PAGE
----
Of course, that process was not selected for the main issues before us, and time is now so short that it is difficult to see how it could be resorted to for them meaningfully in the compressed time available. And, of course, even for the issues where it has been trialled it would still need to be so accelerated now that it would be a virtually continuous process to resolve things by end April-albeit that, with the right will, anything is possible. Nevertheless, as we consider where we need to be by end-April and beyond, I do think it is worth reflecting on whether a bit more of such an approach might actually prove to be more helpful to us in the period ahead.
Bearing in mind those reflections, the following schedule of meetings is proposed for the week:
- On Tuesday afternoon, 18 April, starting at 3 p.m., there will be an informal Special Session when delegations will have the opportunity to make statements and to inform others of the work they have undertaken since the end of the March Agriculture Week;
- Immediately after these statements I intend to continue in informal open-ended consultations mode for the rest of Tuesday afternoon, and continuing, if necessary, on Wednesday morning, 19 April, starting at 10 a.m., and on Friday morning, 21 April, starting at 10 a.m.. In the event that the consultations have not finished by 1 p.m. on Friday, it will be possible to continue into the afternoon starting at 3 p.m.;
- It has been some time now since the Membership as a whole has had the opportunity to discuss the main issues — parallel elimination of all forms of export subsidies, domestic support reductions and improvements in market access. In my opinion, at this stage, it is essential that all delegations should have the opportunity to give their input into the negotiations on these issues. Therefore:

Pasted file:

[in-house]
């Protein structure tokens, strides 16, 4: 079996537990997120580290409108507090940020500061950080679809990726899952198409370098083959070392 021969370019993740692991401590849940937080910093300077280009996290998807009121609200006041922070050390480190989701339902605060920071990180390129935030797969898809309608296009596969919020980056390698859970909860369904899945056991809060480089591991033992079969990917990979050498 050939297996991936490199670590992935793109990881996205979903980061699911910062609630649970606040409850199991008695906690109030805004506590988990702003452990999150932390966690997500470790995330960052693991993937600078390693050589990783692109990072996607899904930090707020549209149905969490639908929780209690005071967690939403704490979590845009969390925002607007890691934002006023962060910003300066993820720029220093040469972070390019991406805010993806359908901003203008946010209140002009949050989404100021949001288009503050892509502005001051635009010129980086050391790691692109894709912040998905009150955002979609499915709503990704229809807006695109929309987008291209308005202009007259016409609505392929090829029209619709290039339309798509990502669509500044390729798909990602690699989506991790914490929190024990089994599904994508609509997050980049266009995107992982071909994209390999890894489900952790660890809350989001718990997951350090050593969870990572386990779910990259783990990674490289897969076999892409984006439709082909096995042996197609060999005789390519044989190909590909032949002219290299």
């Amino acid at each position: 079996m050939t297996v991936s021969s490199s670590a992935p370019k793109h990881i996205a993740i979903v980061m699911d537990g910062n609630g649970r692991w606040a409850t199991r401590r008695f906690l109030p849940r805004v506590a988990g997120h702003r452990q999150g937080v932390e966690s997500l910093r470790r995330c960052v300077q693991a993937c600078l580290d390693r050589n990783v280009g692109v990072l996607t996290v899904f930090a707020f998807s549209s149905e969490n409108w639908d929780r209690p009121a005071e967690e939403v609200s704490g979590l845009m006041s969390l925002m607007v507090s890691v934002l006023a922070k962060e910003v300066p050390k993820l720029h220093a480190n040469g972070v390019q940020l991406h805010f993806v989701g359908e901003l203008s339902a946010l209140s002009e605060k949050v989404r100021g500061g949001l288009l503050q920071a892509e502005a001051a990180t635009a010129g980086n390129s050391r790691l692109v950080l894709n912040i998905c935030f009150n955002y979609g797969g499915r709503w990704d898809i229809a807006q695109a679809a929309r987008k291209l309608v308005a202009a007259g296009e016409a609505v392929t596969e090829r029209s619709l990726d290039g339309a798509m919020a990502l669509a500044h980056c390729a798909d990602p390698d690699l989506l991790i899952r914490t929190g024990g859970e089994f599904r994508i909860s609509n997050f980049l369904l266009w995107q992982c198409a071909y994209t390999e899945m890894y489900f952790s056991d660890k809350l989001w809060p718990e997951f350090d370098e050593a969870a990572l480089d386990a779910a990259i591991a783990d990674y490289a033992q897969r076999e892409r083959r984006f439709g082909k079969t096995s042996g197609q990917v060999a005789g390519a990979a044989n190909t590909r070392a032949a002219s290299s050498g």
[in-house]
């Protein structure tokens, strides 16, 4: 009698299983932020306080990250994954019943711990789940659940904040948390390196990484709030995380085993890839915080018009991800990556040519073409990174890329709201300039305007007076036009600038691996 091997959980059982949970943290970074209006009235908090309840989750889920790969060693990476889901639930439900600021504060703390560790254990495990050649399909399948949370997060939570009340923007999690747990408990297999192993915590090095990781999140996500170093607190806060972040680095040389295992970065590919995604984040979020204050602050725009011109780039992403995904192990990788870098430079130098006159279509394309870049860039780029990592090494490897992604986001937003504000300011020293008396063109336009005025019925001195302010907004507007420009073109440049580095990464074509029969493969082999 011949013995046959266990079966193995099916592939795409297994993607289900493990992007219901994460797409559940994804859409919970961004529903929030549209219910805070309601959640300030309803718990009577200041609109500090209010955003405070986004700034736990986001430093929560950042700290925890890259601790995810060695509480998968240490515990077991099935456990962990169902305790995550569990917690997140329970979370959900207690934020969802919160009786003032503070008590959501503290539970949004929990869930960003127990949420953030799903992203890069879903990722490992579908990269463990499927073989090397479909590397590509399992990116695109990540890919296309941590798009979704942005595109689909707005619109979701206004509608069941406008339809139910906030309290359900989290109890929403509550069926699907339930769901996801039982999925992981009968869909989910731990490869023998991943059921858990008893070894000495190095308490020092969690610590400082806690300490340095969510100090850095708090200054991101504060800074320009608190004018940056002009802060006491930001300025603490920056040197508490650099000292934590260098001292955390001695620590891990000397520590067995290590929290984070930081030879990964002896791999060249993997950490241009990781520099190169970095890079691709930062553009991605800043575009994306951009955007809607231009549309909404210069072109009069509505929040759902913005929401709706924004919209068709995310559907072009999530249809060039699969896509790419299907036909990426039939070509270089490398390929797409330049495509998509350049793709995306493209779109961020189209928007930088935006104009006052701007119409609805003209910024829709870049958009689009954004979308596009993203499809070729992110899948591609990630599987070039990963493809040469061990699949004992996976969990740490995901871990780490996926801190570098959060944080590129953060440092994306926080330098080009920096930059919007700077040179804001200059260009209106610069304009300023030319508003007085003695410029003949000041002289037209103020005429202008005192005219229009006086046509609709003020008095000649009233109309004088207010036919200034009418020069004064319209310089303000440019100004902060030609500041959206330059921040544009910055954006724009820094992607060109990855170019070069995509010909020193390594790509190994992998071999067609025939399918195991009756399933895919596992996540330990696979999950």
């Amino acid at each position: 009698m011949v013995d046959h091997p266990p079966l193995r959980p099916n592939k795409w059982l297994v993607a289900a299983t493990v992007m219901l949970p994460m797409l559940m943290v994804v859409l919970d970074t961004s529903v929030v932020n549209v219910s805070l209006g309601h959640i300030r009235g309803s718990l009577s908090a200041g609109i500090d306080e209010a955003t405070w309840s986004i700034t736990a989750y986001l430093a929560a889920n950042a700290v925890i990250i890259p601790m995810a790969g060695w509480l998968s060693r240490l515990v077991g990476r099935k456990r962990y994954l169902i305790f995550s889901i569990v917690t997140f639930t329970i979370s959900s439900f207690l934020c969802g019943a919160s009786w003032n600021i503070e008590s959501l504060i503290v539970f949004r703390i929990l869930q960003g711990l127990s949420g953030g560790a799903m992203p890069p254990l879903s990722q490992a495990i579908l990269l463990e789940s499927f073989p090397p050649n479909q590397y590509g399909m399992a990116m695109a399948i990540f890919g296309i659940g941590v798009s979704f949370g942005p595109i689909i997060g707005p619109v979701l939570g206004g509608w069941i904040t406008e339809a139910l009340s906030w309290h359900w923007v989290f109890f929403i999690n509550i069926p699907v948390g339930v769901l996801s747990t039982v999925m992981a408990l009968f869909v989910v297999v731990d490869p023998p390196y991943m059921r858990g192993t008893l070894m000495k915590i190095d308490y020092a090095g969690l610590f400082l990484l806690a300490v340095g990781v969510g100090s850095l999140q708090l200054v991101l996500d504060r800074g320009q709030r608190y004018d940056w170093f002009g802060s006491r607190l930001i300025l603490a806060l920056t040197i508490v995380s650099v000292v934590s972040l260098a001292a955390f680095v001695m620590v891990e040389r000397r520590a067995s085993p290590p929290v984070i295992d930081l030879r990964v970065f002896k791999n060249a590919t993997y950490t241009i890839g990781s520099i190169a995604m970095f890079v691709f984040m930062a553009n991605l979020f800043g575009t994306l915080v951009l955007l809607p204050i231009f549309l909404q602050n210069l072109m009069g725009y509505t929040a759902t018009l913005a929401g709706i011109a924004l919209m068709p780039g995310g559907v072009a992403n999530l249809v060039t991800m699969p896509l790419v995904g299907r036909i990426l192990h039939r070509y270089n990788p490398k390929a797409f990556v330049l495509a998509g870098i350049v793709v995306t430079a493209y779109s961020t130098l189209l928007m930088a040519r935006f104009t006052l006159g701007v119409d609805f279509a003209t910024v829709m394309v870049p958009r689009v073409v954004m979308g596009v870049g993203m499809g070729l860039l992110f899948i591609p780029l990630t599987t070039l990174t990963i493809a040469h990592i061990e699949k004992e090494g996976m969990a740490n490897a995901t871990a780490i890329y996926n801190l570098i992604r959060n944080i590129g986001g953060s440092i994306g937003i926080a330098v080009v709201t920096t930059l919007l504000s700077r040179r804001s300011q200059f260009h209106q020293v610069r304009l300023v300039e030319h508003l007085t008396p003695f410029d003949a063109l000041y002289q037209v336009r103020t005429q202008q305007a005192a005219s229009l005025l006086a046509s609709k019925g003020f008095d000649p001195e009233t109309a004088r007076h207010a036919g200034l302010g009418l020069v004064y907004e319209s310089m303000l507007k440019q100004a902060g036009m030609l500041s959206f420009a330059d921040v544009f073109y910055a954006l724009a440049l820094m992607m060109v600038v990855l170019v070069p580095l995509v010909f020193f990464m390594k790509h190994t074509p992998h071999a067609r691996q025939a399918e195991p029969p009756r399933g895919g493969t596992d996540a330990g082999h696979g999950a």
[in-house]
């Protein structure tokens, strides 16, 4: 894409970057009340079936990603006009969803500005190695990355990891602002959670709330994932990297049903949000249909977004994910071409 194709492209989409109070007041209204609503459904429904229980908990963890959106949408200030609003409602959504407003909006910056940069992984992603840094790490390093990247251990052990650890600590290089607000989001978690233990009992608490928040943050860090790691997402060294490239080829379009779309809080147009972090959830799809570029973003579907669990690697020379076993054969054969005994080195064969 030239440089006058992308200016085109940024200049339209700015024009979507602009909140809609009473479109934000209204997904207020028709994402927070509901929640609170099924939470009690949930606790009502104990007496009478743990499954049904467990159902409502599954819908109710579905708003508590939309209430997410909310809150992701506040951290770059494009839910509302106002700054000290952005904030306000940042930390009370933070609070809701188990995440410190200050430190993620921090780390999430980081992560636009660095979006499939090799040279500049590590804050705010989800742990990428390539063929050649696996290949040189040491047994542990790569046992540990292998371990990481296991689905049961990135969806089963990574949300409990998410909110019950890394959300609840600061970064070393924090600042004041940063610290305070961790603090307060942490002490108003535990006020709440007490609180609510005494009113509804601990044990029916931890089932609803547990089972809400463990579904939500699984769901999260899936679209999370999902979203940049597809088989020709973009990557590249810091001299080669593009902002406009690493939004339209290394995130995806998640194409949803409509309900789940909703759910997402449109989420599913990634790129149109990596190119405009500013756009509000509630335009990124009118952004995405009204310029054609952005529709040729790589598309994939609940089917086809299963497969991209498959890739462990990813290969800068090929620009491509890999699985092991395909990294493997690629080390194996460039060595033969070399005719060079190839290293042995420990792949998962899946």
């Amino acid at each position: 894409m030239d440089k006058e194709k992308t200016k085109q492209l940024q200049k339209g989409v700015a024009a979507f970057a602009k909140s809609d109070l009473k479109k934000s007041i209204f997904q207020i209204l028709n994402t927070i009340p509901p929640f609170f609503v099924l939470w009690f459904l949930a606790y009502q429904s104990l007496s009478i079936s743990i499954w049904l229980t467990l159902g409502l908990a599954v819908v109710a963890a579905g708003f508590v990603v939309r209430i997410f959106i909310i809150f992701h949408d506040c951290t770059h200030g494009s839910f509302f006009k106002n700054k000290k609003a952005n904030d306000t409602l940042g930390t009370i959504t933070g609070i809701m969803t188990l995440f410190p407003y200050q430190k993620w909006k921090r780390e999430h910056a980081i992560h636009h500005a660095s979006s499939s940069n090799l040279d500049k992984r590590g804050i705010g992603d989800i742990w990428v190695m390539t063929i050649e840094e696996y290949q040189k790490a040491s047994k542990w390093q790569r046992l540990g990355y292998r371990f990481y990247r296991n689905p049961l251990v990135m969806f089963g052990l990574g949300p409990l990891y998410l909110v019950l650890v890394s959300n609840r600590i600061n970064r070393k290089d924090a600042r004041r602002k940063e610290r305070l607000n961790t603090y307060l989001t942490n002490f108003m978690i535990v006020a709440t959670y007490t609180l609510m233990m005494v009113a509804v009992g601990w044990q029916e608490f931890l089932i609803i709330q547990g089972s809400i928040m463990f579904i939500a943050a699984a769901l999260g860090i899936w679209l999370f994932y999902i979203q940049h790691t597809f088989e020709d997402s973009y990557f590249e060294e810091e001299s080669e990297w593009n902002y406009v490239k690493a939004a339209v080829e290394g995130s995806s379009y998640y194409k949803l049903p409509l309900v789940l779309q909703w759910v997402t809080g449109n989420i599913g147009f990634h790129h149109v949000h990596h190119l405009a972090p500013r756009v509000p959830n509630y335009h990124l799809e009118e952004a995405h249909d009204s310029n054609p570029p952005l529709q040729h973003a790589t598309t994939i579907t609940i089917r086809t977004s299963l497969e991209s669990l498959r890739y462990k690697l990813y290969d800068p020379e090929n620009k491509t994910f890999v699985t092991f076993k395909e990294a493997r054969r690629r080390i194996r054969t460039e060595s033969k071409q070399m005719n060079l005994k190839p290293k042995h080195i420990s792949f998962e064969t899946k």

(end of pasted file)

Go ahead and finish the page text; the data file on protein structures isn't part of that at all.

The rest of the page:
- We will start on Tuesday afternoon with export competition. While delegations may wish to raise any issue in this pillar I would propose that the focus of discussion would be the parallel elimination of all forms of export subsidies by end-2013;
- After discussing export competition we will move on to domestic support starting with reductions in Final Bound AMS and overall trade-distorting domestic support. I will then open the floor for interventions on other aspects of domestic support, including cotton; and
- Following domestic support, the consultations will focus on market access. Once again, as with the other pillars, all issues are on the table.
- Immediately after the end of the informal open-ended consultations on Friday, there will be another informal open-ended Special Session when I will report on any progress made during the week and delegations will have the opportunity to make their own comments on the week’s work as well. We will need to reflect collectively on the way forward; and
- Tuesday morning, 18 April, Wednesday afternoon, 19 April and Thursday, 20 April, will be available for delegations for bilateral contacts during which time I may also conduct some of my own consultations with different groups of delegations.
25 April 2006
As I foreshadowed at the informal Special Session of the Committee on Agriculture held on Friday 21 April, there will be informal open-ended consultations this week on Special Products, the Special Safeguard Mechanism for developing countries and other market access issues. These consultations will start on Wednesday afternoon at 3 p.m. in the Council Room, continuing on Thursday morning 27 April starting at 10 a.m. and Friday afternoon 28 April starting at 3 p.m. Please note that the Sub-Committee on Cotton will take place on Friday morning starting at 10 a.m. As usual I would encourage delegations to hold consultations with others and I will also be holding my own consultations during this period.
As I foreshadowed last week, I envisage that we should move, after this transition week, to a fortnightly cycle. The first week of each fortnight would be made up of “informal-informal” meetings which could be attended to by Geneva-based agriculture attachés, though it is, of course, up to each delegation decide who it wants representing it. The second week of each cycle would consist of “informal” open-ended meetings which capital-based officials may wish to attend.
I am still considering the exact format and sequence of issues for the forthcoming fortnightly sequence. At the end of this week I hope to be in a position to give delegations an outline of the agenda.